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Mrs. T.H. Chan Division of Occupational Science and Occupational Therapy
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Class of 2015: A Helper By Design →

May 13, 2015, by Mike McNulty, in General News Student News Alumni News

Former graphic designer Eun Kyung Bae MA ’15 sets out on a new career path to redesign lives for senior and disabled populations as an occupational therapist.

BY JOHN HOBBS MA ’14

Eun Kyung Bae MA ’15 didn’t think she would ever be in a position to help others.

After a fall left Bae paralyzed from the waist down, the then 31-year-old Korean native says she expected life in a wheelchair would make her always require help from others.

It wasn’t until a middle-aged woman with her own spinal cord injury approached Bae for advice that Bae’s limited vision for the future began to change.

“I shared my story with her and explained how I had started adjusting to my new circumstances,” Bae says. “I don’t know how I touched her, but she was just crying and so appreciative of me sharing my story with her.”

After their talk, Bae says she felt something she hadn’t felt in months. “I just realized I felt happy to help someone else,” she says. “It was then I realized: Oh my God! What I want is to help people.”

It was with this experience in mind that Bae, who had been working for nearly 10 years as a graphic designer, began looking to make a career change.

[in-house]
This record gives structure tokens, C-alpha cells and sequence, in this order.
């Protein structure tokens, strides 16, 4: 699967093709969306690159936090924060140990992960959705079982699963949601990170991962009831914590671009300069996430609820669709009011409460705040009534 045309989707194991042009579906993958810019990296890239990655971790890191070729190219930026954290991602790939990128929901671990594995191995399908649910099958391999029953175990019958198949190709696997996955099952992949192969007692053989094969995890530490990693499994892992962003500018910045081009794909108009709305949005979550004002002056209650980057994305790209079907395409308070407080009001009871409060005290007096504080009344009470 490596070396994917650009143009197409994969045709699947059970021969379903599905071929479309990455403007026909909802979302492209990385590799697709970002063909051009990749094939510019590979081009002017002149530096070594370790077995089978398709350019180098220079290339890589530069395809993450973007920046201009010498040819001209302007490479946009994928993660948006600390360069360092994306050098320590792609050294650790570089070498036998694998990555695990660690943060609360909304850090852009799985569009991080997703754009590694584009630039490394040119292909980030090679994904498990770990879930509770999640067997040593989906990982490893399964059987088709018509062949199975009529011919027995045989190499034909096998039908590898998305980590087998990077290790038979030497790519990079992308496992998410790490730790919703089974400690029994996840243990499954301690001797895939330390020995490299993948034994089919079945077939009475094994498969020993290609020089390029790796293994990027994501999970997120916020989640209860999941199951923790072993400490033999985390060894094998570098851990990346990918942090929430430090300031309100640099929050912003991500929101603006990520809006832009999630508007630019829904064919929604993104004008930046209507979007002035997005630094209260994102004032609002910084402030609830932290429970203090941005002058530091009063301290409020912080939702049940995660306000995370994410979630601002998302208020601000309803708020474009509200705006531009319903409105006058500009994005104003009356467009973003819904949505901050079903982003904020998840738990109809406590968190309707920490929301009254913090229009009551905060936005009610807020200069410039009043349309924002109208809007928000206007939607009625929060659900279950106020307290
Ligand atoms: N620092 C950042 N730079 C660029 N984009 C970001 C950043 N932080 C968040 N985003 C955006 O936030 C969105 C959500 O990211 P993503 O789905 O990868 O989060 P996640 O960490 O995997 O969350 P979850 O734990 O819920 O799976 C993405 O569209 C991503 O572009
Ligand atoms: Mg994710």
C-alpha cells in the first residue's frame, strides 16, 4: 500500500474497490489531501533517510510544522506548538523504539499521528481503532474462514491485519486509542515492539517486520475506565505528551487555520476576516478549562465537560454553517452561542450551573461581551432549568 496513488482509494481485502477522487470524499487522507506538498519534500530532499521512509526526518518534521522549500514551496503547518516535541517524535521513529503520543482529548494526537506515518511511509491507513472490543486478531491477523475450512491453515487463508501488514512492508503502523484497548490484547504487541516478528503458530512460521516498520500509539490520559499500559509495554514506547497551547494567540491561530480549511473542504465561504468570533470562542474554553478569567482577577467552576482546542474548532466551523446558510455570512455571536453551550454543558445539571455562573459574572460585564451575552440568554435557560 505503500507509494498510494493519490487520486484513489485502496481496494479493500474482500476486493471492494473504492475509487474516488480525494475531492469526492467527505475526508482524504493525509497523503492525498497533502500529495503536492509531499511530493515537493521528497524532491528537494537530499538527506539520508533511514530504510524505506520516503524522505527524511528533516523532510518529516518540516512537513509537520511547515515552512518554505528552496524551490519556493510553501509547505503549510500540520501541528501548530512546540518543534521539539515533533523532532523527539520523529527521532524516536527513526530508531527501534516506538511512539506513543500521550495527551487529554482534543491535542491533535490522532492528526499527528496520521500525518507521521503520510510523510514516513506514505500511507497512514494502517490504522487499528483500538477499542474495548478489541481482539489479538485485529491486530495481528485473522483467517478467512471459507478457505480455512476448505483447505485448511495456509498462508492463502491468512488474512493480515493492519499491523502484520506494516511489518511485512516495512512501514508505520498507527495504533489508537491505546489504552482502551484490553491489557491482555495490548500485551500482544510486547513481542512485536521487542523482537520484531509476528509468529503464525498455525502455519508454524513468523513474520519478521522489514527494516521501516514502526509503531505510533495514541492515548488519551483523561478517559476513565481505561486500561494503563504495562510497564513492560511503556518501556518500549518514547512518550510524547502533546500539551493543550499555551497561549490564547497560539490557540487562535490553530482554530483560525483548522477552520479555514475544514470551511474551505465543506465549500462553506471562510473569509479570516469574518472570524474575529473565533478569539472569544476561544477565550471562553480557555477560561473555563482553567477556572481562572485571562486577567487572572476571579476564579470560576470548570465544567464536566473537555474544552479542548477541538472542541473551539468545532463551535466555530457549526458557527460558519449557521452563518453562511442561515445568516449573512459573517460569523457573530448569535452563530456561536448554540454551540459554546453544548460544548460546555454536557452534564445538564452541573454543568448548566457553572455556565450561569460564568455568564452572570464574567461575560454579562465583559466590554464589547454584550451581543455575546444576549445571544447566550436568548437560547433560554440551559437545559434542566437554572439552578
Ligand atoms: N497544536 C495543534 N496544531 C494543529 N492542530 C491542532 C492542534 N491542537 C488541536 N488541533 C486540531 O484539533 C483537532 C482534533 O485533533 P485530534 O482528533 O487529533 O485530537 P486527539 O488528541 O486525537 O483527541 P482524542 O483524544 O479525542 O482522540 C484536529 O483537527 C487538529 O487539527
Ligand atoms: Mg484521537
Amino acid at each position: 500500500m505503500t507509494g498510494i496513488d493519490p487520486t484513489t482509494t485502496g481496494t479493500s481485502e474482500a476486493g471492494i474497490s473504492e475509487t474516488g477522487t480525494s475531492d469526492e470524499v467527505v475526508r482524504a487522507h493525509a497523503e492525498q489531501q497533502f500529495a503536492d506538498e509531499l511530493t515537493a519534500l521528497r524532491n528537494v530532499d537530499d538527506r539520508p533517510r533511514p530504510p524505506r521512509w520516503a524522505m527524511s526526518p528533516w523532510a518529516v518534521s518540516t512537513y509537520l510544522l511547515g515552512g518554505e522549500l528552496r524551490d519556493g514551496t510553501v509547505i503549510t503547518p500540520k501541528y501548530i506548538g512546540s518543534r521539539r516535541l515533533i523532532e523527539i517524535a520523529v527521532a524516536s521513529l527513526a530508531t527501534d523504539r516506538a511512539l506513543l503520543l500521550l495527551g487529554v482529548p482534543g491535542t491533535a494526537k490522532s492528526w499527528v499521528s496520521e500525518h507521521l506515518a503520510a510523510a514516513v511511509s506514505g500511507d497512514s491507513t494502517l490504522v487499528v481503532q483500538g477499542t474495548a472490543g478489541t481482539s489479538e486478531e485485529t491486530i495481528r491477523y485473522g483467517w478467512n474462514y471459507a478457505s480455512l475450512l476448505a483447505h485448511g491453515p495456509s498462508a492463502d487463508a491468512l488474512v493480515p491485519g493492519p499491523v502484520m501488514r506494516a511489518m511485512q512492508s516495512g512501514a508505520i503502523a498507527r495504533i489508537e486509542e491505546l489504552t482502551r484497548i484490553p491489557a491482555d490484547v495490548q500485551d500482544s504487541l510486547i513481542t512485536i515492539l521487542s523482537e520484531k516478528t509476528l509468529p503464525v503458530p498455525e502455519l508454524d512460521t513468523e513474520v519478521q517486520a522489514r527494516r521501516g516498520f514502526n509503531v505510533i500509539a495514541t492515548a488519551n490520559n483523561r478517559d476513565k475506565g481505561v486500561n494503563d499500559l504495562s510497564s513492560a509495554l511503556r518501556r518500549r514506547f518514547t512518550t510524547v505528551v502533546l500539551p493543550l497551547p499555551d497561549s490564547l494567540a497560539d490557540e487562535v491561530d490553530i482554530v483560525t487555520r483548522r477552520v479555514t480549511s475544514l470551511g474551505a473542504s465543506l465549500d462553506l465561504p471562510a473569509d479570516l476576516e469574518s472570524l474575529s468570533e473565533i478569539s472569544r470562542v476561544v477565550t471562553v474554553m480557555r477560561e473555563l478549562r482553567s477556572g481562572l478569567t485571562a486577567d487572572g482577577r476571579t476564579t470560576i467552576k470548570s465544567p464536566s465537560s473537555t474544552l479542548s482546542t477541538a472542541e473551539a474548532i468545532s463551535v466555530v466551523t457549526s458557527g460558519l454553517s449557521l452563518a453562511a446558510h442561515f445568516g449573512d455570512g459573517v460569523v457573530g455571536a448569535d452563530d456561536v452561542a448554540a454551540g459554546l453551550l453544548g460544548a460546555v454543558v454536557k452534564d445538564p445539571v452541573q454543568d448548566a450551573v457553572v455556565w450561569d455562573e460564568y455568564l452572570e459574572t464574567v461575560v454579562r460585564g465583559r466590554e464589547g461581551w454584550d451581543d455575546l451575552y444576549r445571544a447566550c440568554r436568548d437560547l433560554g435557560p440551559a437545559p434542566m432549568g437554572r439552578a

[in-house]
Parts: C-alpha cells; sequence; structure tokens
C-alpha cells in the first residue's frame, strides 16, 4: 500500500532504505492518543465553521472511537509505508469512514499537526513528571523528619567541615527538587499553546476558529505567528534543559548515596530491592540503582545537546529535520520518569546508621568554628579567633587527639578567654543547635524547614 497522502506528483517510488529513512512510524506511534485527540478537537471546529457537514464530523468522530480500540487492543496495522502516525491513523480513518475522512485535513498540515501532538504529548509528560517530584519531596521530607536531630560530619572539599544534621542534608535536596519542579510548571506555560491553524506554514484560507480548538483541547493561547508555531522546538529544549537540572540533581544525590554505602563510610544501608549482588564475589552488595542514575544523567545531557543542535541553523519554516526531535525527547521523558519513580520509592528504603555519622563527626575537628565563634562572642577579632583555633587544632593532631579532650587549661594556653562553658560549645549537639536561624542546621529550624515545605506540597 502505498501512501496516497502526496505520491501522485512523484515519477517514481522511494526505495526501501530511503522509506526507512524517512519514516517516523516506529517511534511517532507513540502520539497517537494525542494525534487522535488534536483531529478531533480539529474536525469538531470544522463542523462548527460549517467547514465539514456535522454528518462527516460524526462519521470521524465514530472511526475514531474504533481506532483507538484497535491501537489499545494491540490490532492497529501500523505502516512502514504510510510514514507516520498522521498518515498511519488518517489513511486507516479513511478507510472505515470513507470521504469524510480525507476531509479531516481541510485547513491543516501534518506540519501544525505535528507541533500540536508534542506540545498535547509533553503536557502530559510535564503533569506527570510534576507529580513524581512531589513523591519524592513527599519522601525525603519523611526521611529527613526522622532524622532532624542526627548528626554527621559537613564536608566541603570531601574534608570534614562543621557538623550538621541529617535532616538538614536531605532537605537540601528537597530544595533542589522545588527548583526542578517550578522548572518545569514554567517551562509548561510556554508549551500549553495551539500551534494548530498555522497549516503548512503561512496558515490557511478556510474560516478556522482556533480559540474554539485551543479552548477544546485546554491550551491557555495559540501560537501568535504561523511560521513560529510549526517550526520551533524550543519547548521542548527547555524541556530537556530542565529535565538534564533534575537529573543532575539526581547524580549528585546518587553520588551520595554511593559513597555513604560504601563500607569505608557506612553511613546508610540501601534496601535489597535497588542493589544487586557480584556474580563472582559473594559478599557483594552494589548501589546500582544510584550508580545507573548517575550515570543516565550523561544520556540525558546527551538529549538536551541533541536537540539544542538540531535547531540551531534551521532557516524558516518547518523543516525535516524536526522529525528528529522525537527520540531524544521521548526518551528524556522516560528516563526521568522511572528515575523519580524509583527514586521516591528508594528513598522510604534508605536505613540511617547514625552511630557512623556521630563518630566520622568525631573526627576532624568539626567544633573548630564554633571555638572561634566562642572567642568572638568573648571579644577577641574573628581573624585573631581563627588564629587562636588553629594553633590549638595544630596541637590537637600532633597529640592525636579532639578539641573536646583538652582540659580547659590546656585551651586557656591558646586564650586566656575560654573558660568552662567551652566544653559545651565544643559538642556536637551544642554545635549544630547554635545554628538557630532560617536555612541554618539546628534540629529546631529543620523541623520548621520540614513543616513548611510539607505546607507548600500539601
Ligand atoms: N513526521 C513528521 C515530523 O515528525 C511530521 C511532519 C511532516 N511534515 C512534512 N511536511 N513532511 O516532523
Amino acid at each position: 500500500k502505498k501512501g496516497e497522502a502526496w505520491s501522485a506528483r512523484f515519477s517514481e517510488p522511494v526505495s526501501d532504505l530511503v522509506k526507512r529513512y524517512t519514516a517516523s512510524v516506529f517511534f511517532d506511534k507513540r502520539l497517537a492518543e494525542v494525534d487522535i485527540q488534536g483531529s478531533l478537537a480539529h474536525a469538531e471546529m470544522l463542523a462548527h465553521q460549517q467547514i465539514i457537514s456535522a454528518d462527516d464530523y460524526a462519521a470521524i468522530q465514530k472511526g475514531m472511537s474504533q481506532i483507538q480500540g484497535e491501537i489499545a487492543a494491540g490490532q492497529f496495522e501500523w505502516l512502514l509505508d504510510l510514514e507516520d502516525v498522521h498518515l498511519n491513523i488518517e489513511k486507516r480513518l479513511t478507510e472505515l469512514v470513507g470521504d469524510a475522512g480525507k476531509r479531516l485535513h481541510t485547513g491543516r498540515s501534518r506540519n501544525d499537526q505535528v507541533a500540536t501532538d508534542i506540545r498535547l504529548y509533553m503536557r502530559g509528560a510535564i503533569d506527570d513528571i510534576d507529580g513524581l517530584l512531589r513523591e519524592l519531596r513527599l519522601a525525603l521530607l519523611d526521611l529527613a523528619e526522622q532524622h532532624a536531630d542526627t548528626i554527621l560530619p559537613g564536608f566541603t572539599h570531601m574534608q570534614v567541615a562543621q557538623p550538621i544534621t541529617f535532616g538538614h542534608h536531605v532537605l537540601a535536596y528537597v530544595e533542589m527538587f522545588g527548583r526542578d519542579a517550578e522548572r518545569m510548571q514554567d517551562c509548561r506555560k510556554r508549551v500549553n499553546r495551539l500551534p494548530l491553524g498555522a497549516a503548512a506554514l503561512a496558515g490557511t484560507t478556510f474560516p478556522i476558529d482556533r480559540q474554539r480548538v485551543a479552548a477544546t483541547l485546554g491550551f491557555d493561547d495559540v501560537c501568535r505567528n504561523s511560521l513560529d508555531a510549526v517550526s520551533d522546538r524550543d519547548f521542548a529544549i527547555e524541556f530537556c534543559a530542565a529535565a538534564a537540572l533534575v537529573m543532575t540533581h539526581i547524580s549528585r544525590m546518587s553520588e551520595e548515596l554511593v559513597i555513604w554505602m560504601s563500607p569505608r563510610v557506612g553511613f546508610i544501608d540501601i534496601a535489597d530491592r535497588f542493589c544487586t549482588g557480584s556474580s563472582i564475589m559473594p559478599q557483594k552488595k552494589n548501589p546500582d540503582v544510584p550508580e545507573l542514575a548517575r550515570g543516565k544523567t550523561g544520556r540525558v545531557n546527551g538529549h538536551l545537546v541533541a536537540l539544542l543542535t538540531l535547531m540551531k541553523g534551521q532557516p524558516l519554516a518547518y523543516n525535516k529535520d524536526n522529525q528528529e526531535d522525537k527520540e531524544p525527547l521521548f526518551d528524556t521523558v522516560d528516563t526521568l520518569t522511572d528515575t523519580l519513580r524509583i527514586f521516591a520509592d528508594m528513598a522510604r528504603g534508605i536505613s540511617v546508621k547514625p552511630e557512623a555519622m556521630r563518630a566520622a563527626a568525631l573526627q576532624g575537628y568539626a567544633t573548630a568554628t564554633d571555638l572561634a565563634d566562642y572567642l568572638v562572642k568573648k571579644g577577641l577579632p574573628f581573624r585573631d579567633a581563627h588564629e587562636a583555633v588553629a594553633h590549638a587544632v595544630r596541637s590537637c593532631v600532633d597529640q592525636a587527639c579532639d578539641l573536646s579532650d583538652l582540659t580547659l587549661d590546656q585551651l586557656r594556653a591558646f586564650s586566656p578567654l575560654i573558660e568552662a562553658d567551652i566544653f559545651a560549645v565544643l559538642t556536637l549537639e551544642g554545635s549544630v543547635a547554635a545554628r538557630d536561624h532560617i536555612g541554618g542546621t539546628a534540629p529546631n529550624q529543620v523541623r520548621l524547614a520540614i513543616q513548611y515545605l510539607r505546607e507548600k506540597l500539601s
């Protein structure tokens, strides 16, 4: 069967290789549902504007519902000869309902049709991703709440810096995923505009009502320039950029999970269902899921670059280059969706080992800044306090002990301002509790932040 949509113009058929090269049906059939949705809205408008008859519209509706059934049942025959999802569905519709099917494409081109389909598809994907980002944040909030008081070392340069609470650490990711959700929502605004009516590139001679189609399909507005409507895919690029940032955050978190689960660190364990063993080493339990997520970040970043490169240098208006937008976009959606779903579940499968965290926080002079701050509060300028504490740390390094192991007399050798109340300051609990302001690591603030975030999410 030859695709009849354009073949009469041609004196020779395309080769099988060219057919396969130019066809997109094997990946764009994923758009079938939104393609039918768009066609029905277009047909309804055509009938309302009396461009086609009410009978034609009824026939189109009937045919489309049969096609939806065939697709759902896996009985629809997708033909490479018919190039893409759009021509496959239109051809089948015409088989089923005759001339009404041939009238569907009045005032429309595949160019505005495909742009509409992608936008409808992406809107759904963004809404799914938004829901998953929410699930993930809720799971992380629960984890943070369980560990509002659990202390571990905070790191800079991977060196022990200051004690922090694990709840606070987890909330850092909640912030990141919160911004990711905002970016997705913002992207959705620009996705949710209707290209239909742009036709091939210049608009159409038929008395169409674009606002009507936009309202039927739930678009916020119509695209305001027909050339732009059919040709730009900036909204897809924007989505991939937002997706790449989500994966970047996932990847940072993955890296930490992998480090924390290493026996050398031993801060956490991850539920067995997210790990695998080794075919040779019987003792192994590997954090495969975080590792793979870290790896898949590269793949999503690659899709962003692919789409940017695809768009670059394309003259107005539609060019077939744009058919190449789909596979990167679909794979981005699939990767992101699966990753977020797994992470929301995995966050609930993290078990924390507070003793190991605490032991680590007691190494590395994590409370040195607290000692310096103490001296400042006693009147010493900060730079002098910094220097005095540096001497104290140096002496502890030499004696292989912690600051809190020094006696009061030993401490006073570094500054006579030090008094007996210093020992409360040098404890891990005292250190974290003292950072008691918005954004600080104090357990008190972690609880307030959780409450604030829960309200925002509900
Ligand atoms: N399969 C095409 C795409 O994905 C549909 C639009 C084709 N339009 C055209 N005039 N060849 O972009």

“I had an occupational therapist in my home country after the accident,” Bae explains. “I was depressed and didn’t know how to live, so she just gave me some solutions, and I was really impressed. I thought this was a good field for me.”

After relocating to the United States, Bae sent an email to the USC Chan Division of Occupational Science and Occupational Therapy inquiring about the U.S. News & World Report’s No. 1 ranked program and whether her spinal cord injury might hold her back from pursuing an occupational therapy education.

It wasn’t long before she got her answer. In 2013, she began working toward her master of arts degree in occupational therapy and found more than enough support—from both classmates and faculty members, including the late associate professor Ann Neville-Jan—to be successful.

“When I met Dr. Neville-Jan the first time, I was really timid. It was a completely new set of circumstances and new experiences, so I was really afraid,” Bae says. “She comforted me and had a lot of advice for me.”

Bae counts Neville-Jan, who had spina bifida, as one of her role models.

“I really want to help people with disabilities live more independently and be successful like Dr. Neville-Jan was,” she says.